2 cold case homicides tied to convicted murderer, police say
The previously unsolved murders occurred in the Northeast in 1987 and 2002.
A Virginia man convicted of murder has been charged in connection with two decades-old cold case homicides, authorities said.
Charles Helem, 52, is currently serving life in prison at a Virginia supermax state prison after he was convicted of first-degree murder for the death of a Chantilly woman who was found strangled in her townhome in 2002.
He has now been charged in two unrelated homicides in Virginia and Maryland after allegedly confessing to both murders, authorities announced Wednesday.
"We now know even more about the dangers the killer presented to the entire national capital region," Fairfax County Police Chief Kevin Davis said during a press briefing.
The murder of Eige Sober-Adler was among Fairfax County's notable cold cases. The 37-year-old was found dead in a field in Herndon on Sept. 9, 1987, badly beaten.
Helem allegedly confessed to the murder during an interview with Fairfax County detectives in October, officials said.
"Detectives were able to corroborate this confession with details known only to the killer," Fairfax County Commonwealth's Attorney Steve Descano said during the Wednesday briefing.
On Tuesday, a grand jury indicted Helem for murder in connection to Sober-Adler's death. Descano said his office will now pursue a "vigorous" prosecution of Helem.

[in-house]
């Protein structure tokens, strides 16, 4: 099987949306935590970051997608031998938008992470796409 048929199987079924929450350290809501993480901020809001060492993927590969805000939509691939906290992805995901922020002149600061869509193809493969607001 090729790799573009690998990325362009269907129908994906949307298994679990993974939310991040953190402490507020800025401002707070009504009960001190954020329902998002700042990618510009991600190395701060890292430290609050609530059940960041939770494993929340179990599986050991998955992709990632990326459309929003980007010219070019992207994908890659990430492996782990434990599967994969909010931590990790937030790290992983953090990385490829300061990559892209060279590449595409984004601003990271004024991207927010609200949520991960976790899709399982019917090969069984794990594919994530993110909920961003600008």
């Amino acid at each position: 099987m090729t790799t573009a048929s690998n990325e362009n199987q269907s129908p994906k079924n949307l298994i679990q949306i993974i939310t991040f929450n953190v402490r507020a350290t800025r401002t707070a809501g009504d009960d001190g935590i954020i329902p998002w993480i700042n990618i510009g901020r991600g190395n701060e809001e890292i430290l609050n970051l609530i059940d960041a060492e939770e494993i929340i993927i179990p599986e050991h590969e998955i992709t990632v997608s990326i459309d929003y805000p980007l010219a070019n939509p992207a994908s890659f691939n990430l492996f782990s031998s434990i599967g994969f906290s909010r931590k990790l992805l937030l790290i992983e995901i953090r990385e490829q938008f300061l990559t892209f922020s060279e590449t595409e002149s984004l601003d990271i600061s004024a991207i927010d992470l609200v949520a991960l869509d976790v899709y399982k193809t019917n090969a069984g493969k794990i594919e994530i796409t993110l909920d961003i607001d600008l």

Authorities in Prince George's County, Maryland, have also charged Helem in connection with an unsolved murder in Mount Rainier. Jennifer Landry, 19, was found dead in a wooded area on Aug. 15, 2002. An autopsy determined she had died of asphyxia and cutting wounds to her neck. It took nearly three years for police to positively identify her body.
In 2010 and 2017, Helem sent letters to law enforcement claiming to have information on the Landry murder, though he refused to speak with detectives until last year, police said.
"He verbally confessed to killing Jennifer Landry," Prince George's County Police Chief Malik Aziz said during the briefing.
Helem initially provided information on the unsolved Fairfax County murder while talking to Prince George's County detectives, police said.
It is unclear if Helem has an attorney. Court records for Fairfax County and Prince George's County not have yet listed his case.
Davis and Aziz said authorities are exploring whether Helem may be connected to other unsolved cases.
The parents of both women are deceased, authorities said, though officials in both counties said they hoped the latest charges bring some closure to the victims' surviving families and friends.
"My team and our partners in law enforcement did not waver in our dedication to seek answers and pursue justice in this cold case," Descano said.